The Mitten

Now, let me say from the start that, having read Jan Brett's version first, I prefer it. And unless your home library is enormous, you probably don't need both books. However, as the comments here show, many people prefer this version, which predates Brett's version by quite a while. If you can get your hands on both, do so - keep one for yourself and donate the other to a local school!

This story is a great classic. A boy loses his mitten in the woods, a series of progressively larger animals cl

Now, let me say from the start that, having read Jan Brett's version first, I prefer it. And unless your home library is enormous, you probably don't need both books. However, as the comments here show, many people prefer this version, which predates Brett's version by quite a while. If you can get your hands on both, do so - keep one for yourself and donate the other to a local school!This story is a great classic. A boy loses his mitten in the woods, a series of progressively larger animals climb in, culminating in a bear. When one teeny animal tries to be the last to just squeeeeeze in (in this version, a cricket), that proves too much for the old mitten and it bursts all over the place.In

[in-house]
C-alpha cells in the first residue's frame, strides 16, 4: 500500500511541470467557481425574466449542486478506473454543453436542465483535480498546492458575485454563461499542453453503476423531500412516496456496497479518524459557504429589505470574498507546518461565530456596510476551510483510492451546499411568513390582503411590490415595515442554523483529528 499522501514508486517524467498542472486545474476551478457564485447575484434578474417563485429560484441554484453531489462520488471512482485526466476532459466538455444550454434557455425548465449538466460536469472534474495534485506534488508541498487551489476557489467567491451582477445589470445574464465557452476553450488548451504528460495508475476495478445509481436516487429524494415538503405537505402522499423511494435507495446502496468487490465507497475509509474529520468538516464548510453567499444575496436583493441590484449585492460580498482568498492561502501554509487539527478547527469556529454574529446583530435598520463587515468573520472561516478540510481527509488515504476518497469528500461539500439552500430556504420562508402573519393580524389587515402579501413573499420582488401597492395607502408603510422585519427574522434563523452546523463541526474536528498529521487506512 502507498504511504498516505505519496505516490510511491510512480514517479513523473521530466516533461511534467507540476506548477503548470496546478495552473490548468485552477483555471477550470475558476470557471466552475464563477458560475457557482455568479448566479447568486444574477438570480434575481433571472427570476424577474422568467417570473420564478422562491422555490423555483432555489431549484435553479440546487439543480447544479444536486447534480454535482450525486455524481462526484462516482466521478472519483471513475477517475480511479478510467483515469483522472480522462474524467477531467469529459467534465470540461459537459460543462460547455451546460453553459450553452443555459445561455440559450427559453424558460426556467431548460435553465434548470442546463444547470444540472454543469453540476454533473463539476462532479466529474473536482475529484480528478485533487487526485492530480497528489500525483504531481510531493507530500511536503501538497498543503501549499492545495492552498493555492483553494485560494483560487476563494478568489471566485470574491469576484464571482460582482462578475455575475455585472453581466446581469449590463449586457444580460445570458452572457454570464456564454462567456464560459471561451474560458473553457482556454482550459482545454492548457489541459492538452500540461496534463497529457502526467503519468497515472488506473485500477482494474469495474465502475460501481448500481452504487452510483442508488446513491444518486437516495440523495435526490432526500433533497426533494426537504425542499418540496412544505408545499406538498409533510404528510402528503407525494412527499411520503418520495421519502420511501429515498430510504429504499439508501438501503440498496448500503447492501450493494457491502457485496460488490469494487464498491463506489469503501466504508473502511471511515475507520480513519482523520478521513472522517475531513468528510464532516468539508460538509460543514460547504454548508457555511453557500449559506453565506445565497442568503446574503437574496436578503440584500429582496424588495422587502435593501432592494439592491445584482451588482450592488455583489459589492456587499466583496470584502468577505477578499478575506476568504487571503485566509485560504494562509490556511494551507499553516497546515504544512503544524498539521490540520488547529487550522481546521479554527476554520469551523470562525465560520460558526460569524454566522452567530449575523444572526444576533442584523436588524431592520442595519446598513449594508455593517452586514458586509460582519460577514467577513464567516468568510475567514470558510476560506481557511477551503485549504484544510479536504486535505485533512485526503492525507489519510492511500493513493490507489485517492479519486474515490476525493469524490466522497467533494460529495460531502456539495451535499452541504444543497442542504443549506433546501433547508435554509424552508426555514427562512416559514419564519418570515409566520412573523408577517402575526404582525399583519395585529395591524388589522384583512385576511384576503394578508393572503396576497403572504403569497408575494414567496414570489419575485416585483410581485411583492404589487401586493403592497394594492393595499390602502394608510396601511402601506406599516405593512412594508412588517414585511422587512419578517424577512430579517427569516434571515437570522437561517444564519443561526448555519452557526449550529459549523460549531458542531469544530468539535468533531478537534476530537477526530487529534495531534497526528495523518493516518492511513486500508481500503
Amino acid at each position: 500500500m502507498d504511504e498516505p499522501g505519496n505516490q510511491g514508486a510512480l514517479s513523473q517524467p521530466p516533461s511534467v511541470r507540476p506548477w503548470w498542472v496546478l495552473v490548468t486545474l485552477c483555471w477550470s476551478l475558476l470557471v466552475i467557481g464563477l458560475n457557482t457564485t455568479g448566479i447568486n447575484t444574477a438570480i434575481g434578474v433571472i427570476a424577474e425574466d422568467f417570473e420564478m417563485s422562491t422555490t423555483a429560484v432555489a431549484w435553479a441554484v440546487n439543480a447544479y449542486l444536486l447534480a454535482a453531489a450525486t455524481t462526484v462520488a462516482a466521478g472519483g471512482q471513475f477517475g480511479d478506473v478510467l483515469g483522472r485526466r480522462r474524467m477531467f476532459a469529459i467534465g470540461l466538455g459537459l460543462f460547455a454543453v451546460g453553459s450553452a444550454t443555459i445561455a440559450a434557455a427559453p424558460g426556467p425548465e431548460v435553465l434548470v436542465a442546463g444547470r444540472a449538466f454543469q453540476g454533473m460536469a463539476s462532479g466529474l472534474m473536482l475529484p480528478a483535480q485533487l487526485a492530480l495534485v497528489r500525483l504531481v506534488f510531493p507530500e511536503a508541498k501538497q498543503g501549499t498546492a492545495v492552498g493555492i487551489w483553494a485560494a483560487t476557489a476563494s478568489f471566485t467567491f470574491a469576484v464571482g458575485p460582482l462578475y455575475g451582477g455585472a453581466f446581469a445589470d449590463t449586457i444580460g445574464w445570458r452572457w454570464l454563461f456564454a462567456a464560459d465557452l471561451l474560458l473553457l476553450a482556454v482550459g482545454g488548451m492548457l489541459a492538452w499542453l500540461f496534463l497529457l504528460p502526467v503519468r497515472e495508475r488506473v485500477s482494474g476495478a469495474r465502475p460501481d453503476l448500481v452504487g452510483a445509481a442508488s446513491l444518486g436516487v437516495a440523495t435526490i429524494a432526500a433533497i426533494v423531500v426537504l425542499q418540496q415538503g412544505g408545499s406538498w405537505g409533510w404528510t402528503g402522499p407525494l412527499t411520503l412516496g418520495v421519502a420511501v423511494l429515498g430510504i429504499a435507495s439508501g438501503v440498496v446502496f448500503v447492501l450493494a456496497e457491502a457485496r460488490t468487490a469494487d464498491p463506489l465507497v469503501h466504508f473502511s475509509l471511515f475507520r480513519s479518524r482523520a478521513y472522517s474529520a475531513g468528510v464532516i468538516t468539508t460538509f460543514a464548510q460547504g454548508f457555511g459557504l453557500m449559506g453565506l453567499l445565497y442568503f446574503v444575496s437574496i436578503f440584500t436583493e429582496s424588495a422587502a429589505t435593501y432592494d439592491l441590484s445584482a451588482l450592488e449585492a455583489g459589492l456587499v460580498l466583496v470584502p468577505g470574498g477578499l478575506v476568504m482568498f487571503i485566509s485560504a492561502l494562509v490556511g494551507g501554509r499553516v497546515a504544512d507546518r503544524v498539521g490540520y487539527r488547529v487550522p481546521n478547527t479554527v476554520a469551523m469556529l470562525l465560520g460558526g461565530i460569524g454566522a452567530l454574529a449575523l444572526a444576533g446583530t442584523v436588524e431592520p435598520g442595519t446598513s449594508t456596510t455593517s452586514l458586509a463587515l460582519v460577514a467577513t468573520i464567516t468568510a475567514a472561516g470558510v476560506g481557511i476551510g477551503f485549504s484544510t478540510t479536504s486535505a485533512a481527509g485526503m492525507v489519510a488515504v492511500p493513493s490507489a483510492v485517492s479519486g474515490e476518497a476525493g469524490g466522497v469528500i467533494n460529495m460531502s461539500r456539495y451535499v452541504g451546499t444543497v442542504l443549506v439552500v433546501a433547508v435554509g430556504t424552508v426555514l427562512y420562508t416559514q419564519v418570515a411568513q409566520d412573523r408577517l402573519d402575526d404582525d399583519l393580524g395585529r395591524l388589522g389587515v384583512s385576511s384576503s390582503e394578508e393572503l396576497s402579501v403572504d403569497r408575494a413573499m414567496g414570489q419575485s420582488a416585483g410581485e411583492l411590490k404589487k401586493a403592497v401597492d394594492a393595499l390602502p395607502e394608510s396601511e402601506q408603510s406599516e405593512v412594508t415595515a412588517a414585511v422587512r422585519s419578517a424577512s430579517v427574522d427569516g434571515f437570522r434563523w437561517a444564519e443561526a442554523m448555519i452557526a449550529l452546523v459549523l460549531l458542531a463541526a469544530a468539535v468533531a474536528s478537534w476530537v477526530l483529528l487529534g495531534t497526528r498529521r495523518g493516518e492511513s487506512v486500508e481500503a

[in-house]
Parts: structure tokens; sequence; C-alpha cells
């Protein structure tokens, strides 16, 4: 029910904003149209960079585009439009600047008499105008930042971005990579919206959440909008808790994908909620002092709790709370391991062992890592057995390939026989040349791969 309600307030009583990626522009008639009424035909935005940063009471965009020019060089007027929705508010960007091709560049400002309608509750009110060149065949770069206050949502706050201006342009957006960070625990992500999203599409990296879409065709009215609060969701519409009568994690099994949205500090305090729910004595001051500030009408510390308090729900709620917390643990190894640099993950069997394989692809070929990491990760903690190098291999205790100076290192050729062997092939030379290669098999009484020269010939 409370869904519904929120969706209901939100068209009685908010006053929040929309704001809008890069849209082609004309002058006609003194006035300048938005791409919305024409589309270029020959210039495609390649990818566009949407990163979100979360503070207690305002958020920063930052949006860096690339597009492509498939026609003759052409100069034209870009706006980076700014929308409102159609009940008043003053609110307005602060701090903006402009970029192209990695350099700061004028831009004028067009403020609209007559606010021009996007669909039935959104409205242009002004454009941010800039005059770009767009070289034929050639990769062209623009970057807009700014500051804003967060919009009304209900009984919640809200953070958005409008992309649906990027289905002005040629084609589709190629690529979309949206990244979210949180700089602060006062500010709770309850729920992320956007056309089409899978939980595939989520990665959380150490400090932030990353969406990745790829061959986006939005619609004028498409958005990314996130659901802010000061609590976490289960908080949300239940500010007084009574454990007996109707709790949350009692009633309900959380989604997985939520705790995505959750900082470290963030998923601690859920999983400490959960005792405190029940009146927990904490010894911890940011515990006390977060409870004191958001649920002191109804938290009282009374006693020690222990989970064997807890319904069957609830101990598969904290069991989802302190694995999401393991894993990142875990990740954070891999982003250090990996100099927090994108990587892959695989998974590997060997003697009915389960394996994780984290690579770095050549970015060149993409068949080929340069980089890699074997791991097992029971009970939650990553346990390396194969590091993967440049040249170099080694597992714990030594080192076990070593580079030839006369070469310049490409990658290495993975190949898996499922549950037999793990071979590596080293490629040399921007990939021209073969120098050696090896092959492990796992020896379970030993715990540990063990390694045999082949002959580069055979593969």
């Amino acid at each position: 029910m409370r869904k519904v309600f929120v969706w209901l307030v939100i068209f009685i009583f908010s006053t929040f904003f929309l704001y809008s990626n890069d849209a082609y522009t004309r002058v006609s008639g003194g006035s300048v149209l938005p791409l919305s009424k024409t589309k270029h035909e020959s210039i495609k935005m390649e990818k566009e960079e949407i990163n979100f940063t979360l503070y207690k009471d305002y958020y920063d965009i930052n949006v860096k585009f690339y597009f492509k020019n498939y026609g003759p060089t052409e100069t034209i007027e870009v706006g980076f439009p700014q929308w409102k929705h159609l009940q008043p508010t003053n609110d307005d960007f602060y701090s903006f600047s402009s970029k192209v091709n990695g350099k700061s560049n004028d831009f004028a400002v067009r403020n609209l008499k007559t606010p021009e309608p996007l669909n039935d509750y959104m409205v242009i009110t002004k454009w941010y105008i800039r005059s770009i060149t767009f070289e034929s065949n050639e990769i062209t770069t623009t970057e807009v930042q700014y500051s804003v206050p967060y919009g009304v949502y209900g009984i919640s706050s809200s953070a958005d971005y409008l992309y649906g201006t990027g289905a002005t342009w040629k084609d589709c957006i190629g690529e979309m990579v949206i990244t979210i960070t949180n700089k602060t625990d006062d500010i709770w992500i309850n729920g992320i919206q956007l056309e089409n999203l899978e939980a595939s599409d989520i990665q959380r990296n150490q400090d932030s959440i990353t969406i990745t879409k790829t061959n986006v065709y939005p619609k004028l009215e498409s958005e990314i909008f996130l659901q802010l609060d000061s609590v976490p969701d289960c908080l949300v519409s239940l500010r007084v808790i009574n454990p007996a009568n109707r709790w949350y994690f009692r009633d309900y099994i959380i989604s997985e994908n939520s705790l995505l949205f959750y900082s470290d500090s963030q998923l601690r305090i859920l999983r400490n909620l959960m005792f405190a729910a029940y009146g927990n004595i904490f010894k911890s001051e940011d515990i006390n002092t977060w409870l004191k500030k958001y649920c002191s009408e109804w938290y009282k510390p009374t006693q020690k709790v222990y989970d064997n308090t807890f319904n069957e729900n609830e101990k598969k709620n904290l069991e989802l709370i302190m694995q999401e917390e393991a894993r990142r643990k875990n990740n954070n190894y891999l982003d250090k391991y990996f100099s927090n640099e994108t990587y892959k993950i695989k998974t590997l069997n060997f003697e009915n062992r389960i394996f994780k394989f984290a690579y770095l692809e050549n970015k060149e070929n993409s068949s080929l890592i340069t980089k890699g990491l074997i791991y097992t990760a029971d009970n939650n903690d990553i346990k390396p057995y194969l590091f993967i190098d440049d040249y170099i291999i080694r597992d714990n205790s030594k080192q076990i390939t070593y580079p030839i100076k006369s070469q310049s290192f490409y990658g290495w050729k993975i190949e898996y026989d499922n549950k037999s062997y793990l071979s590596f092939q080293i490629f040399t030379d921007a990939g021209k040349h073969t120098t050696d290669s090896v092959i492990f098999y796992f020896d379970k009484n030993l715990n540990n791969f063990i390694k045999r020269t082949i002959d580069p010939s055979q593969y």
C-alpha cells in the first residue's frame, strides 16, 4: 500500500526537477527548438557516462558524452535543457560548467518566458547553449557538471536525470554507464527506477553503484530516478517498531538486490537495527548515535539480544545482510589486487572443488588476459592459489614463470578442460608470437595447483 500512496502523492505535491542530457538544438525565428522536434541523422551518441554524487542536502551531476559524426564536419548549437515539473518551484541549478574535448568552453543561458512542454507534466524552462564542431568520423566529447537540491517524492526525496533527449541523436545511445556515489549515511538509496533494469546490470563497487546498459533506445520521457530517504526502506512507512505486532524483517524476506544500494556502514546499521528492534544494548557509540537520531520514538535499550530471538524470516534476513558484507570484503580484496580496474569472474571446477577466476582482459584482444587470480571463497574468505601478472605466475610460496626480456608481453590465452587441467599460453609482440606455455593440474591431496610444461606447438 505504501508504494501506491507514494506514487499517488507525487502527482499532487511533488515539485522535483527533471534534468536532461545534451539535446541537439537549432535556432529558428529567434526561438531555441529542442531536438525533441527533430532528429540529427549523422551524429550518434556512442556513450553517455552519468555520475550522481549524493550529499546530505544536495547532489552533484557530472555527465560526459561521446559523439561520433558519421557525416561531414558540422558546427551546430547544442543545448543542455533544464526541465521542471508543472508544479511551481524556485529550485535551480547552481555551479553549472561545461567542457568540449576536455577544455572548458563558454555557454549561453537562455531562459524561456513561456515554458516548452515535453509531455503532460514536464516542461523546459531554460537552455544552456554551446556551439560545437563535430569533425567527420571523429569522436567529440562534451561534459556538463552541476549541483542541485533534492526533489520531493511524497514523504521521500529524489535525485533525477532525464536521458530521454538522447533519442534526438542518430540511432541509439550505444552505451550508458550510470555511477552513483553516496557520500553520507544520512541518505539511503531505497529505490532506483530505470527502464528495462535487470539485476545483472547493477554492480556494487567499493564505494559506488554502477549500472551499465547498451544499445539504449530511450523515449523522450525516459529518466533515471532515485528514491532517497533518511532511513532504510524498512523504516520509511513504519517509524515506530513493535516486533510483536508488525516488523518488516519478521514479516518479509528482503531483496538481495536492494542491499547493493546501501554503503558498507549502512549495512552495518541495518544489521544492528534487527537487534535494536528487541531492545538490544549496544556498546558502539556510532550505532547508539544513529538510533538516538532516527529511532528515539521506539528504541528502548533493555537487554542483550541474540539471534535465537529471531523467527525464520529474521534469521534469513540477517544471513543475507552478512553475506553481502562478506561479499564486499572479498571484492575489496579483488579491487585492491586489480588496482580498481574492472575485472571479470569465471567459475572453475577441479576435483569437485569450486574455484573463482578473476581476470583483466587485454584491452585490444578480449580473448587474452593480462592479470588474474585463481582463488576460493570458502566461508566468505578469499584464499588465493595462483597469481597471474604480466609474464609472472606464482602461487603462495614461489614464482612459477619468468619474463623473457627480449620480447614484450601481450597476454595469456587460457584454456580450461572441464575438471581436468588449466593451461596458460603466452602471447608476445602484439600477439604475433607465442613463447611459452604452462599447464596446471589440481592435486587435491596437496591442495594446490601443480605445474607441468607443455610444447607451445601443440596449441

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contrast to Jan Brett's signature style of very intricate pictures, the artwork in this book is very simple... and like many books of that time period, it alternates between full-color spreads and one-color spreads. (In this case, that one color is turquoise, as you can see on the cover.) I like the detail more, but there's a real charm in the simpler pictures of this edition.Jan Brett has the animals looking and acting like animals. They don't wear clothes, and they don't explicitly talk to each other... and the prey animals move over for the predators only because they're intimidated by the talons, claws, and teeth (this detail is skipped in the board book version of Brett's book). In this edition, the animals speak politely to each other and act generally like humans. Some people prefer the lack of outright intimidation in this book.

I'm going to donate this book to my niece's school. They probably do have a copy of Brett's edition, but this would be a good thing for them to compare and contrast - and really, it stands on its own as a lovely book. It's just SO similar to the other, more well-known version (or, I should say, Brett's version is so similar to this one!) that I don't see the point in keeping both editions.

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Category: Review

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